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Reforming the eco-innovation regulation [Regulation EC 725 (2011)]

Post Time:Feb 17,2013Classify:Industry NewsView:325

Under regulation EC 443(2009)1, the EU wide CO2 emission target for passenger cars is set at 120g/km. This target must be met through improvements to power train performance, as measured by the NEDC test cycle, and credits obtained via the eco-innovation scheme. In addition to these tools, 10g CO2/km are meant to be saved by way of complementary measures.  


High-performance glazing technologies, in particular solar control glazing, can contribute to reducing CO2 emissions generated by light duty vehicles, which are equipped with mobile air-conditioning systems (MAC). Nevertheless, despite the complex policy architecture described above, to date no regulatory incentive exists to encourage car manufacturers to embrace this fuel and CO2 saving technology.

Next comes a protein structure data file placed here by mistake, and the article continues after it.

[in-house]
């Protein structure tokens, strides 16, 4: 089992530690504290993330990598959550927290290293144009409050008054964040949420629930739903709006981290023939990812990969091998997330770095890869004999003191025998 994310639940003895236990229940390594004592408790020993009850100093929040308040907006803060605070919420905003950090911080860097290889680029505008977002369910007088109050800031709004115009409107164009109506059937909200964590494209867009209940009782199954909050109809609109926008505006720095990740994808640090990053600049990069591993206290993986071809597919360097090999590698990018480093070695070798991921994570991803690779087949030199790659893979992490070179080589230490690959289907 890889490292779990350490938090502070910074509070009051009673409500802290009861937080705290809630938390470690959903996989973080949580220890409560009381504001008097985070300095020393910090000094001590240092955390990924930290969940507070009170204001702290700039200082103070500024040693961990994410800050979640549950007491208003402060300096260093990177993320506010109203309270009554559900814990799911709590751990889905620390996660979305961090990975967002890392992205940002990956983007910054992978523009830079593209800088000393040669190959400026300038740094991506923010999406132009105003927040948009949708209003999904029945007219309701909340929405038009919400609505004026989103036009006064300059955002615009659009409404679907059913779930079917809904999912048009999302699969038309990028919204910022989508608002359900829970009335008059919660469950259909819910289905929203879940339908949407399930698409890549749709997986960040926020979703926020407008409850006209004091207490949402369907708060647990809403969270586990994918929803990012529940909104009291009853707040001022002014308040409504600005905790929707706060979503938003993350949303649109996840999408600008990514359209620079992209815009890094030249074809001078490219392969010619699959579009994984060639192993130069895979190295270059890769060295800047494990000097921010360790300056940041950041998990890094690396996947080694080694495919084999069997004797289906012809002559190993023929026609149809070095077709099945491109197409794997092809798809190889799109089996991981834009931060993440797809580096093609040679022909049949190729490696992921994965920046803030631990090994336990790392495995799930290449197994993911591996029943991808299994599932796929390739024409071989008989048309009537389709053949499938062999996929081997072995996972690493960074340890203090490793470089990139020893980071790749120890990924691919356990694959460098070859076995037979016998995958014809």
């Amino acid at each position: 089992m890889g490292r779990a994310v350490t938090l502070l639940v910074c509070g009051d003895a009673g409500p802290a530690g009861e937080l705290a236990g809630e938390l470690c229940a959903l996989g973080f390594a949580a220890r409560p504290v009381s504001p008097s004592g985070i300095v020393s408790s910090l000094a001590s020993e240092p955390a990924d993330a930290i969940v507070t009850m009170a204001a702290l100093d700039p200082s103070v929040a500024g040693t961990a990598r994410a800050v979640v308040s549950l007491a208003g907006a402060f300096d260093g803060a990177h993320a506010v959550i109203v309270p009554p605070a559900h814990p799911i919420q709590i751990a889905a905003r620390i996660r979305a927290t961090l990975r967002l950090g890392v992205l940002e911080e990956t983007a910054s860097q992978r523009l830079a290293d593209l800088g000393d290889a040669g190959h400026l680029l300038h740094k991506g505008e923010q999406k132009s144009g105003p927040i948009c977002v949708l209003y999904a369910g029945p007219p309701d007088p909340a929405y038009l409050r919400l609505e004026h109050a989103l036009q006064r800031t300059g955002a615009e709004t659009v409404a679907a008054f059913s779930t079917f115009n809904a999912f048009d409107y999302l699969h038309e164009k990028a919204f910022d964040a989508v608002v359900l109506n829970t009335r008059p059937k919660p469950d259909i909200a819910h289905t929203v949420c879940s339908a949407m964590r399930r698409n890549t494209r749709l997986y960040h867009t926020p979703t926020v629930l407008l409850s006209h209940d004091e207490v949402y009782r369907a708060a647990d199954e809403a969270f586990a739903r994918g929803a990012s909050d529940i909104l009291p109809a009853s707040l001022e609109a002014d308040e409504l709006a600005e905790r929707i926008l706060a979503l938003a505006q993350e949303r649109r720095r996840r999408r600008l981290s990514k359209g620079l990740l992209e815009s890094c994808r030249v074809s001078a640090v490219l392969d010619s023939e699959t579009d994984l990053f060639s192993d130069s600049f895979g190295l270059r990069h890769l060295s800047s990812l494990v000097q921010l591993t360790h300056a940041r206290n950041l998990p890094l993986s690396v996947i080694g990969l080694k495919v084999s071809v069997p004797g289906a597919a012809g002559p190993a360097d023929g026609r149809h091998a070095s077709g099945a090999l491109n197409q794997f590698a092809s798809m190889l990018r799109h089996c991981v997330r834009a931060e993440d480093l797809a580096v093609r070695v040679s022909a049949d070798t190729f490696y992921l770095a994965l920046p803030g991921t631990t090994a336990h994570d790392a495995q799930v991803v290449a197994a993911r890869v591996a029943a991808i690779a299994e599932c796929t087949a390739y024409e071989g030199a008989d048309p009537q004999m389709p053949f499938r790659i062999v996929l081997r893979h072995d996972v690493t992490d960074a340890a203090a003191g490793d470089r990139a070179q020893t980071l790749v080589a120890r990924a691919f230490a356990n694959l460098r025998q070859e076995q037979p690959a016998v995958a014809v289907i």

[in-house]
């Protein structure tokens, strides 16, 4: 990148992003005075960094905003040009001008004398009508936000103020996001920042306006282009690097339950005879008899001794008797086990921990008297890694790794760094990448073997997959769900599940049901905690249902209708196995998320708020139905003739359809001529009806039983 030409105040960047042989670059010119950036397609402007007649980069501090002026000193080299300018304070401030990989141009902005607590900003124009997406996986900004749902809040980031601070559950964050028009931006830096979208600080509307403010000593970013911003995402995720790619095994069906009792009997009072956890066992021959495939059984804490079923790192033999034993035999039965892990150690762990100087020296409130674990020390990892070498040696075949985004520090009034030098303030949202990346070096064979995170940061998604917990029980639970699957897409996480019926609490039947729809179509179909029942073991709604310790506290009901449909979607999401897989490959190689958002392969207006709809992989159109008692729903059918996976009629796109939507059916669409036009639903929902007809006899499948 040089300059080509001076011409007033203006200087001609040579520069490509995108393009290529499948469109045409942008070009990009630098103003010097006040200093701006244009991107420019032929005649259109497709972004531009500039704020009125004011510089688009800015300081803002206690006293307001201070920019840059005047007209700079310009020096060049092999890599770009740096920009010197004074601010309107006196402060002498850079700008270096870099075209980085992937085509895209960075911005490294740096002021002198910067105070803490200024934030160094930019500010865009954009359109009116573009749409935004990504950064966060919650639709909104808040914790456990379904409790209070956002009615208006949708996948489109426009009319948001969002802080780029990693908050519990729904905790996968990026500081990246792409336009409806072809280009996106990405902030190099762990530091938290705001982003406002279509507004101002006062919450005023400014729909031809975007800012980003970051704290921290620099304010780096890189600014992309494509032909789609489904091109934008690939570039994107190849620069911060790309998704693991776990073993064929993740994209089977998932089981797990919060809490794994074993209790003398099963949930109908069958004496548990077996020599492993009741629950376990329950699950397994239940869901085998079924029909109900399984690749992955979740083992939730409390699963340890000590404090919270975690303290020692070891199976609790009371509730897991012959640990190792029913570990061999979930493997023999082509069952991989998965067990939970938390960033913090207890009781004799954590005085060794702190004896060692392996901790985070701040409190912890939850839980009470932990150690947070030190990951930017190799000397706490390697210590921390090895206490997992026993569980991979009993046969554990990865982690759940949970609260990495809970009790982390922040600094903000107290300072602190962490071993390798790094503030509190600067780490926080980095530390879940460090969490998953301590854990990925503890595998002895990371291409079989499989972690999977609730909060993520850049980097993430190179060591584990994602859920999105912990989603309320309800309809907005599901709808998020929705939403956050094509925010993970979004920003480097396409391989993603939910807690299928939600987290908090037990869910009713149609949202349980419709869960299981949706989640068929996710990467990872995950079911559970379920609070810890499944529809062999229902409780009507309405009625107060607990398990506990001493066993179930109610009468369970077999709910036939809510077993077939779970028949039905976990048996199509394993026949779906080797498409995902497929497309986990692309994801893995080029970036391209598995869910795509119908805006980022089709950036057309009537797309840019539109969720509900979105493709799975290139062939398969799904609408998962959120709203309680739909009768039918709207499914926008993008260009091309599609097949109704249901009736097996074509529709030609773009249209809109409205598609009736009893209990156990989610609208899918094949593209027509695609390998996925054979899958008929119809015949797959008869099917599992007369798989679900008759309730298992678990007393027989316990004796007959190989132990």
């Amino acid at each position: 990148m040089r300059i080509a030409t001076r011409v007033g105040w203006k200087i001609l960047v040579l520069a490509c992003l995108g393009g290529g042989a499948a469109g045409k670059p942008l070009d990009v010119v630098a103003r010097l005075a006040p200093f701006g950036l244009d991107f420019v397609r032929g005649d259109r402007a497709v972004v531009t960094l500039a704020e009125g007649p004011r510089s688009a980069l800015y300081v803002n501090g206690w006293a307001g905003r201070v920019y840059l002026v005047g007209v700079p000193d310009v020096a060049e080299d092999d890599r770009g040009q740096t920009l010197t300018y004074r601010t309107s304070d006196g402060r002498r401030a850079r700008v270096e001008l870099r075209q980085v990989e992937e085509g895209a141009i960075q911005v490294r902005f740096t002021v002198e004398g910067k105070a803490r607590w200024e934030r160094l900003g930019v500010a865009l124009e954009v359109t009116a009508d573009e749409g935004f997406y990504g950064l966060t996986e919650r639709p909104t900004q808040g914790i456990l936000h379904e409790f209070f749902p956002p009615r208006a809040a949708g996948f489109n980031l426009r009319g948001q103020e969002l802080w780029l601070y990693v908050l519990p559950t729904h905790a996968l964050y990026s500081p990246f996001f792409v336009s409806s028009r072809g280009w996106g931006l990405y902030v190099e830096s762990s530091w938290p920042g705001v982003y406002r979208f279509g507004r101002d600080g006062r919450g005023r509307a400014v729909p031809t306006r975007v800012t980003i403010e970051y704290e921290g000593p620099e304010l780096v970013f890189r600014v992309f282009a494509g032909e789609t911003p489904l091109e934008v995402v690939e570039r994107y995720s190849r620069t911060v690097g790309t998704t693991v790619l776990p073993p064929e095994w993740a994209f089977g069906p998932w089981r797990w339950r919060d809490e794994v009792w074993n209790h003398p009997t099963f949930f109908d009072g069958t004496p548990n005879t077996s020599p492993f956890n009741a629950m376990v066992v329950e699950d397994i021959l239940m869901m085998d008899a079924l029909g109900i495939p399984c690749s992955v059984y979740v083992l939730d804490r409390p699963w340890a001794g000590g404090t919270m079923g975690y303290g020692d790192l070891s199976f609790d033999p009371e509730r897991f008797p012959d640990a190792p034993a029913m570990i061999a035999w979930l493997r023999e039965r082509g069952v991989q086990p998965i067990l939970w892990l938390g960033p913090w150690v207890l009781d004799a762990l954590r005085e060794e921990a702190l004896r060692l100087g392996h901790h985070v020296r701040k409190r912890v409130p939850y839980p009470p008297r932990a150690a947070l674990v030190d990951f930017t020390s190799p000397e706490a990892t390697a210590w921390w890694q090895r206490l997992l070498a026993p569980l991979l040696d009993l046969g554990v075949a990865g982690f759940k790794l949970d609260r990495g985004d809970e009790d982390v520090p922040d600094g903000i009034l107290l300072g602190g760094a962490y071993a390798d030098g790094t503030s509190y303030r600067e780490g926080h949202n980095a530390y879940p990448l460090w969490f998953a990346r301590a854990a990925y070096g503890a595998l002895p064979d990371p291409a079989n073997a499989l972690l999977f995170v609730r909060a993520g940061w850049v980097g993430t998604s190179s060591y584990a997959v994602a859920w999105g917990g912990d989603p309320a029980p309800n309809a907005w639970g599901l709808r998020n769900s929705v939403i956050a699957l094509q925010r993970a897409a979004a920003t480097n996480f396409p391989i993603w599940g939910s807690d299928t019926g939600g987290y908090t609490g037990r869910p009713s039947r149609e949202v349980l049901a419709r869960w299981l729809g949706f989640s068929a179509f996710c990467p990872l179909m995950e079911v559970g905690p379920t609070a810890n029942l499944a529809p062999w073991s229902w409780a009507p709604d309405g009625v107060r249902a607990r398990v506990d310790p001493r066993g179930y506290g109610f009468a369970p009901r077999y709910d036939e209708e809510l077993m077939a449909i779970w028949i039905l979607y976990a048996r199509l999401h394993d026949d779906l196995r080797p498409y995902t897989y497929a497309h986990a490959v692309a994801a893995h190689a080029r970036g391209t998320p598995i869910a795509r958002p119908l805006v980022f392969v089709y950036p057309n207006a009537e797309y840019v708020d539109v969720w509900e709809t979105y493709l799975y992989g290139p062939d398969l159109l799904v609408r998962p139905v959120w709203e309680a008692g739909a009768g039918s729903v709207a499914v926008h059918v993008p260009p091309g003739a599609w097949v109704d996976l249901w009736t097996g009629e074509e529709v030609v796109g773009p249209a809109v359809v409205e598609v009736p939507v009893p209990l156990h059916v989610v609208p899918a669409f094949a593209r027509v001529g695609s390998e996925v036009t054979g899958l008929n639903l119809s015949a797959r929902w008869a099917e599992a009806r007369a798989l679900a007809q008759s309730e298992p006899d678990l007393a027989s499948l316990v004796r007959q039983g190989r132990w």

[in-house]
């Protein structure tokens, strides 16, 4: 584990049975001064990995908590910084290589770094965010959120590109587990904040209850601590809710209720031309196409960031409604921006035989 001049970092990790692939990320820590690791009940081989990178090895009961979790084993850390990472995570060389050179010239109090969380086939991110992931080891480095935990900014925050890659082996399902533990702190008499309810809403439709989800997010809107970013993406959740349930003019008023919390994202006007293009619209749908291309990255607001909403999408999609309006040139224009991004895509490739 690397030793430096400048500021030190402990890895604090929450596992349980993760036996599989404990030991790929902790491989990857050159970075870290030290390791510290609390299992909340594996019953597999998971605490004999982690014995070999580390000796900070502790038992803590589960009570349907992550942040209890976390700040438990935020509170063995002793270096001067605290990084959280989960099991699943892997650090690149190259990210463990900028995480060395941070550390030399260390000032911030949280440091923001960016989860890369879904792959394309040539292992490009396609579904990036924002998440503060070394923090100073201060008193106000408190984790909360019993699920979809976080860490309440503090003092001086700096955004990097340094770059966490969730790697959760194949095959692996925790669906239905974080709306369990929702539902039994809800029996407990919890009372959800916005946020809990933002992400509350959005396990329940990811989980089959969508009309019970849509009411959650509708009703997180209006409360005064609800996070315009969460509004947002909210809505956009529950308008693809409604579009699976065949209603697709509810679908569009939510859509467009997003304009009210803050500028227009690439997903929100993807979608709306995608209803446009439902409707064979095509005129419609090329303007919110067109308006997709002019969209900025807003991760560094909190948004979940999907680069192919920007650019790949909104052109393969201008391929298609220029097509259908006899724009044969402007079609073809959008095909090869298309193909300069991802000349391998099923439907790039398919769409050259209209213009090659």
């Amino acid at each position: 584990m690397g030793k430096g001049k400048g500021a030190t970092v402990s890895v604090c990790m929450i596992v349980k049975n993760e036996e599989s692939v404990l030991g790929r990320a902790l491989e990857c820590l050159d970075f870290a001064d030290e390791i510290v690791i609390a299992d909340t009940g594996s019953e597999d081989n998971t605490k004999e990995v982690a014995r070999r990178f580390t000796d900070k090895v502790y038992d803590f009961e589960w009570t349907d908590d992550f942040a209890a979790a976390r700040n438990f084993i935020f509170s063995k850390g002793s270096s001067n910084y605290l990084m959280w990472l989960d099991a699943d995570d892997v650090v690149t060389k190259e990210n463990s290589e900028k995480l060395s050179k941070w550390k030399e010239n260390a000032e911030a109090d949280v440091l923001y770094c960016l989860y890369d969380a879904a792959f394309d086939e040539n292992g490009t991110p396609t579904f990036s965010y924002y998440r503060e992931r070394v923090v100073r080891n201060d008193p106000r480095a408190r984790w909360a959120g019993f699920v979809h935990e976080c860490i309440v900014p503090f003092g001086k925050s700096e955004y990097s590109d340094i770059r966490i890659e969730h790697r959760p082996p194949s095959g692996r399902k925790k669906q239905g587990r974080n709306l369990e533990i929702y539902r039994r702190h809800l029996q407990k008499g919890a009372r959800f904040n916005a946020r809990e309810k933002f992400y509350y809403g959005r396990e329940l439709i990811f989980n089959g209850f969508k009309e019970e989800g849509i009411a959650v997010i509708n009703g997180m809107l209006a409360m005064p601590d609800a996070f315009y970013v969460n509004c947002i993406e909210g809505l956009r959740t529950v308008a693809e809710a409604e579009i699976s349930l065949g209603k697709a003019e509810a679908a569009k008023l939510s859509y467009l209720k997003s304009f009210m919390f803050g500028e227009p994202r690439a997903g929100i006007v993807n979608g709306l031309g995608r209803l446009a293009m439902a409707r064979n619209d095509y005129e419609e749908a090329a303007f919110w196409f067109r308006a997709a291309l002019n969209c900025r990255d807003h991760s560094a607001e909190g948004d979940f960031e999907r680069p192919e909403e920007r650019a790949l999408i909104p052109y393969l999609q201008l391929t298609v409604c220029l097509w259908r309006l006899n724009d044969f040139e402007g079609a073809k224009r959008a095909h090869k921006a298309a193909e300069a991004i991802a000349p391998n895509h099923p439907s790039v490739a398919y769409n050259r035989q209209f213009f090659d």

Glass for Europe supports DG Climate Action’s intention to re-visit the eco-innovation regulation to make the scheme more effective.


Glass for Europe believes that until the benefits of CO2 saving glass technologies are adequately reflected in official CO2 emissions data these technologies should become eligible for eco-innovation.


Changes requested to the eco-innovation scheme

  • Allow technology falling under complementary measures so long that the latter are not developed
  • Consider innovative technologies with an impact on the efficiency of ‘comfort equipment’, as soon as/once the comfort equipment has become relatively standard in new vehicles
  • Review the assessment and level of the innovativeness criterion
  • Lower the 1 g CO2/km threshold to 0.5 g CO2/km to speed up new technologies entry into the market
  • Allow the use of alternative test methods
  • Foresee the possibility of applications from groupings of automotive suppliers

Source: www.glassforeurope.comAuthor: shangyi

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